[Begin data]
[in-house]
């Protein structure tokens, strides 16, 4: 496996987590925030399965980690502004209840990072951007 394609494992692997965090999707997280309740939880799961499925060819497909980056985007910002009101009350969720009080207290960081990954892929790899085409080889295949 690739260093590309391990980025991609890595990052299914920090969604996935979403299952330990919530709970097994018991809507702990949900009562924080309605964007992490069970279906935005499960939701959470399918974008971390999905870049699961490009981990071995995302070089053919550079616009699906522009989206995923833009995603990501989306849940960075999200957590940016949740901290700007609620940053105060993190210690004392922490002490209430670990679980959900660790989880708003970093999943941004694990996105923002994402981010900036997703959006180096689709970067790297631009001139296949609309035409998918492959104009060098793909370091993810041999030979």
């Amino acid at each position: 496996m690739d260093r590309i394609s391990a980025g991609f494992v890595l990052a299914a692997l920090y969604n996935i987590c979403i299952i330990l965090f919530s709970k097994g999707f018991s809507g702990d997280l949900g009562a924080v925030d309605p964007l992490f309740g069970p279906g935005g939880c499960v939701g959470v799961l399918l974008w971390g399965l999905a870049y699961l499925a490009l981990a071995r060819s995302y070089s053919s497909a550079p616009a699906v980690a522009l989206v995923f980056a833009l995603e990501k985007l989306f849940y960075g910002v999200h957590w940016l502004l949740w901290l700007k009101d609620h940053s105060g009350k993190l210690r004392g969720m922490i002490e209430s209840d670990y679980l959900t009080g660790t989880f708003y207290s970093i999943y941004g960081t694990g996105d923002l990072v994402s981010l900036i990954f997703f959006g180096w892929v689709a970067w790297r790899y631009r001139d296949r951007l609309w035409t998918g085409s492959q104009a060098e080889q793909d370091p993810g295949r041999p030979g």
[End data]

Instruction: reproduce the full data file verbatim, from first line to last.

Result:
[in-house]
């Protein structure tokens, strides 16, 4: 496996987590925030399965980690502004209840990072951007 394609494992692997965090999707997280309740939880799961499925060819497909980056985007910002009101009350969720009080207290960081990954892929790899085409080889295949 690739260093590309391990980025991609890595990052299914920090969604996935979403299952330990919530709970097994018991809507702990949900009562924080309605964007992490069970279906935005499960939701959470399918974008971390999905870049699961490009981990071995995302070089053919550079616009699906522009989206995923833009995603990501989306849940960075999200957590940016949740901290700007609620940053105060993190210690004392922490002490209430670990679980959900660790989880708003970093999943941004694990996105923002994402981010900036997703959006180096689709970067790297631009001139296949609309035409998918492959104009060098793909370091993810041999030979």
């Amino acid at each position: 496996m690739d260093r590309i394609s391990a980025g991609f494992v890595l990052a299914a692997l920090y969604n996935i987590c979403i299952i330990l965090f919530s709970k097994g999707f018991s809507g702990d997280l949900g009562a924080v925030d309605p964007l992490f309740g069970p279906g935005g939880c499960v939701g959470v799961l399918l974008w971390g399965l999905a870049y699961l499925a490009l981990a071995r060819s995302y070089s053919s497909a550079p616009a699906v980690a522009l989206v995923f980056a833009l995603e990501k985007l989306f849940y960075g910002v999200h957590w940016l502004l949740w901290l700007k009101d609620h940053s105060g009350k993190l210690r004392g969720m922490i002490e209430s209840d670990y679980l959900t009080g660790t989880f708003y207290s970093i999943y941004g960081t694990g996105d923002l990072v994402s981010l900036i990954f997703f959006g180096w892929v689709a970067w790297r790899y631009r001139d296949r951007l609309w035409t998918g085409s492959q104009a060098e080889q793909d370091p993810g295949r041999p030979g």